These things are rare, but if you were in the right spot for 25 minutes at SXSW 2010, you no longer felt like you were in the middle of a chaotic industry clusterfuck. This was in Buffalo Billiards, a cheesed-out pool hall on 6th street, chaotic-clusterfuck ground zero, but there’s a decent chance that the three women onstage didn’t know what a chaotic clusterfuck even was, that they’d banished even the idea of it from their souls. Those three women were Mountain Man, a folk group from Bennington, Vermont, and they pushed the whole Fleet Foxes thing as far as it could possibly go by eliminating any extraneous instrumentation and basically just doing campfire singalongs onstage in front of us. They mostly sang a cappella, with one of them occasionally plucking at a guitar, and they said, during the show, that it was the first time they’d ever sung into microphones. (The mere fact that a band could land an SXSW without previously using microphones was, and is, just mind-bogglng.) They didn’t face the audience when they sang; they faced each other. They started the show with a group hug. I think they may have been barefoot. The whole thing was so utterly endearing, so devoid of pretense. And the way they sang, in warm and intimate and guileless folk harmony, was just entrancing. Now, four years later, one of those three women is singing over electronic clicks and whirrs and thumps, sometimes through Auto-Tune — a surprising turnaround, to say the least. But she’s kept that same intimate, wide-eyed energy, that weird basic purity. Listening to Amelia Meath on her side project Sylvan Esso’s self-titled debut, it’s easy to imagine her still on that stage, singing to her friends, not quite sure how to hold a microphone right. She’s let the world in, but she hasn’t let it fundamentally change what she’s doing.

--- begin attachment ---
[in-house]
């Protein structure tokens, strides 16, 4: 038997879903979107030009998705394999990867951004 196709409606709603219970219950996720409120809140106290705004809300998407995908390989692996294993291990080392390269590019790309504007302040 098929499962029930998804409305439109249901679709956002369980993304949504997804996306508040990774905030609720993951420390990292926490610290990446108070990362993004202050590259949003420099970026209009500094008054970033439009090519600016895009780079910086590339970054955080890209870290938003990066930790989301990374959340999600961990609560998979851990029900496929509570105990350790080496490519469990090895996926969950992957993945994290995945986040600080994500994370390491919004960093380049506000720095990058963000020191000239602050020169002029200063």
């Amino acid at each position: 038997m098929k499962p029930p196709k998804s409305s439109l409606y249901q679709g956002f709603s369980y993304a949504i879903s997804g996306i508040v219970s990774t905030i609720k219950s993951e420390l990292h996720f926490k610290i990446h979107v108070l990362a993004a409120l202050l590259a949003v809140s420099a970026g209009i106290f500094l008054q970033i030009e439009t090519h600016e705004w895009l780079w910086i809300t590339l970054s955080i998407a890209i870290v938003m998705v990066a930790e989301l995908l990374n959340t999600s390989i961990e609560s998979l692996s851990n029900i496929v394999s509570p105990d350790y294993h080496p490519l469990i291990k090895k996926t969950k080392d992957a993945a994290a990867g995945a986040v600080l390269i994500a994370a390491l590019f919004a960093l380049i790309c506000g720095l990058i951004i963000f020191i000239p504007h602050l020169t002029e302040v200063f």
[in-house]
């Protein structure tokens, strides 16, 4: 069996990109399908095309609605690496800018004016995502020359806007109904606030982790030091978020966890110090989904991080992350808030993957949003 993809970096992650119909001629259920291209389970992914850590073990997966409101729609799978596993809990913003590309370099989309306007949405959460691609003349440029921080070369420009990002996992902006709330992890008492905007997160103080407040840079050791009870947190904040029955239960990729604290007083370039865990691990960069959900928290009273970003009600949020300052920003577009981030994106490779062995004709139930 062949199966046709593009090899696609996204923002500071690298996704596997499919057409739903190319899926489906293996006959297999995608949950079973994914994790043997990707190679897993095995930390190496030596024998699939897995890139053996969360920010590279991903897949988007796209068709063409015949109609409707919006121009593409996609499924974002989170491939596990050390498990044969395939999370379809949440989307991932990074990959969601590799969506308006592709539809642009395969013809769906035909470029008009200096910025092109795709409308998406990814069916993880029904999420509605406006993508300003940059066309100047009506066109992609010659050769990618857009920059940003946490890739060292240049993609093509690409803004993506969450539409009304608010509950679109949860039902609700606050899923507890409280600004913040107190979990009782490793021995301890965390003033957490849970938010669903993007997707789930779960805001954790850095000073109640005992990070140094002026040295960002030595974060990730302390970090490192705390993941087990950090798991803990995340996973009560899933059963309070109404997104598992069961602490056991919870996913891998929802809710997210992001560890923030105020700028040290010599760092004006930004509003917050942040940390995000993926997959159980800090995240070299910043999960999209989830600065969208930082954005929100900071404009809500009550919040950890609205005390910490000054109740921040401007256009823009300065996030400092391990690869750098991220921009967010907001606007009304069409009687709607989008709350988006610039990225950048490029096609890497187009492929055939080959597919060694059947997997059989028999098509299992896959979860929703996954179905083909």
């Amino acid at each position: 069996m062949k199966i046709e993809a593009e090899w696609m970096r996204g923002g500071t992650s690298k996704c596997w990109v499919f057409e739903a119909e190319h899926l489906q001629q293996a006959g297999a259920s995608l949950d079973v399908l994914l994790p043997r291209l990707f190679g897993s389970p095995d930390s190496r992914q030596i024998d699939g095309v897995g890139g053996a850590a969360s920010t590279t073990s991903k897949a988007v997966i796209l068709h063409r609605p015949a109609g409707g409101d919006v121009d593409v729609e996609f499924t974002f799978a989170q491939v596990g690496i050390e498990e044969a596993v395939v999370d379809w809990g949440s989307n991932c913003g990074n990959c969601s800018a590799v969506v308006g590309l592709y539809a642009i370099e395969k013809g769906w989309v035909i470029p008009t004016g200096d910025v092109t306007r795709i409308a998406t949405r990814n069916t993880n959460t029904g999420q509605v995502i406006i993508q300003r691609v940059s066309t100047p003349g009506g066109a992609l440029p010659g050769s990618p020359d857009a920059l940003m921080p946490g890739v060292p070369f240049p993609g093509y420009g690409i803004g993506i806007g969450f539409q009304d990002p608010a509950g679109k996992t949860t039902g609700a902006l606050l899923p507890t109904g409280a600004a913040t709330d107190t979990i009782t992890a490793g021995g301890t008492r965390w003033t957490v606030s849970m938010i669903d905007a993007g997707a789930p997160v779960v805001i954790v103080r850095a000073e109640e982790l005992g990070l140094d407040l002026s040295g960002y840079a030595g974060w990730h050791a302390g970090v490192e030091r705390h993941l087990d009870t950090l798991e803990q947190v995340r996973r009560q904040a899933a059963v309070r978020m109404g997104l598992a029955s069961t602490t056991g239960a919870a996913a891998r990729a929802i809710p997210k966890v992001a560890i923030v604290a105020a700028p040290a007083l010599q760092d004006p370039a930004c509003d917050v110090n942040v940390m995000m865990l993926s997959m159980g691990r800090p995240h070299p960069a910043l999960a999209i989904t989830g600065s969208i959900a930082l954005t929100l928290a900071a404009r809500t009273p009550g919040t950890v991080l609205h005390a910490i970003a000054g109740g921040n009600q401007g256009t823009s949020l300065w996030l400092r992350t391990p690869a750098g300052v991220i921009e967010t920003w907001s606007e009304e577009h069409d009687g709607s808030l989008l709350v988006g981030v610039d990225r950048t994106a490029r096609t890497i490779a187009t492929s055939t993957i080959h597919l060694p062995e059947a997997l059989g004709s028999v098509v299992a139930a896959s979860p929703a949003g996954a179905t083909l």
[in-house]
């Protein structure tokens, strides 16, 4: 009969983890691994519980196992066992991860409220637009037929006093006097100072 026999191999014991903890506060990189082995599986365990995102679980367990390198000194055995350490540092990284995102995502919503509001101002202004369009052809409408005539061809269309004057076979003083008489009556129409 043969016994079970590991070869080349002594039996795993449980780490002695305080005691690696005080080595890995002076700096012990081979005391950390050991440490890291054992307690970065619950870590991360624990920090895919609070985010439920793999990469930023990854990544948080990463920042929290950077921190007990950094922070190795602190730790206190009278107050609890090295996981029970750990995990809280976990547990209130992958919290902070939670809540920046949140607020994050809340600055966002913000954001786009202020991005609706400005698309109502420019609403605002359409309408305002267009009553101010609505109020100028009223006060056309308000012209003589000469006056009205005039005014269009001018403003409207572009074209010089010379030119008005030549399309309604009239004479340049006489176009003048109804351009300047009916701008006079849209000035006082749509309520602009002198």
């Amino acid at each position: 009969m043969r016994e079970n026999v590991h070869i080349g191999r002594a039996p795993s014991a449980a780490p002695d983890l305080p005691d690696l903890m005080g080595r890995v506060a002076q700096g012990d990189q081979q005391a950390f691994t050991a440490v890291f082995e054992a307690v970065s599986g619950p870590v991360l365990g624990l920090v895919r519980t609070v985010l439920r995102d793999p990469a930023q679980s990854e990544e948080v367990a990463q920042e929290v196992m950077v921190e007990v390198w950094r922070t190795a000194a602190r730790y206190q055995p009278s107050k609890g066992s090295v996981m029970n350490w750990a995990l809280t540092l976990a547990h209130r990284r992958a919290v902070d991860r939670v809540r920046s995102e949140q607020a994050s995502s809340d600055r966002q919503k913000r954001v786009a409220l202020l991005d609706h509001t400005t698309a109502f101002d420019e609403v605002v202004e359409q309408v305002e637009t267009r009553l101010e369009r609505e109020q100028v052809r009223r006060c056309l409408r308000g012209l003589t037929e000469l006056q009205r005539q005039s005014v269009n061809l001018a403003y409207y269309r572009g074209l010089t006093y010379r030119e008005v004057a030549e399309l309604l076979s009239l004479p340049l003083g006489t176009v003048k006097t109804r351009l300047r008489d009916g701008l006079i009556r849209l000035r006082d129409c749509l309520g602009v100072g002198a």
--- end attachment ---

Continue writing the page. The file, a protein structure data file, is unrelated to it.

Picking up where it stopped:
The other half of Sylvan Esso is Nick Sanborn, who just joined Megafaun as a bassist last year. You’d expect a Mountain Man/Megafaun side project to be, like, shaggy farm music. But no, Sylvan Esso adheres to the increasingly popular Purity Ring/Chvrches beats-plus-vocals formula. And if you judge Sylvan Esso purely as a festival-synthpop act, they’re a great example of a fast-growing genre. Their vocals are clear and bright and crystalline. Their beats are smart and intuitive, toying around with dance-music textures while only rarely going full thump-thump-thump. Their choruses tend to explode in gloriously, the way these choruses should. Meath layers her vocals in interesting ways, turning herself into an Auto-Tuned backing choir or singing her own counter-harmonies (the parts her bandmates would sing when she’s singing in Mountain Man). And as a singer, Meath is rhythmically inclined enough to turn Sanborn’s beats into playgrounds, dancing through them while staying in the pocket, making sure she’s a part of the beat. (The single “Coffee” is about dancing, among other things, and Meath seems to know what she’s singing about.) Don’t be shocked if Sylvan Esso tracks start showing up in car commercials, or if Danny Brown throws a verse onto one of them, or something like that. They’re that sort of group, and they succeed absolutely based on the sort of criteria you use to judge that sort of group.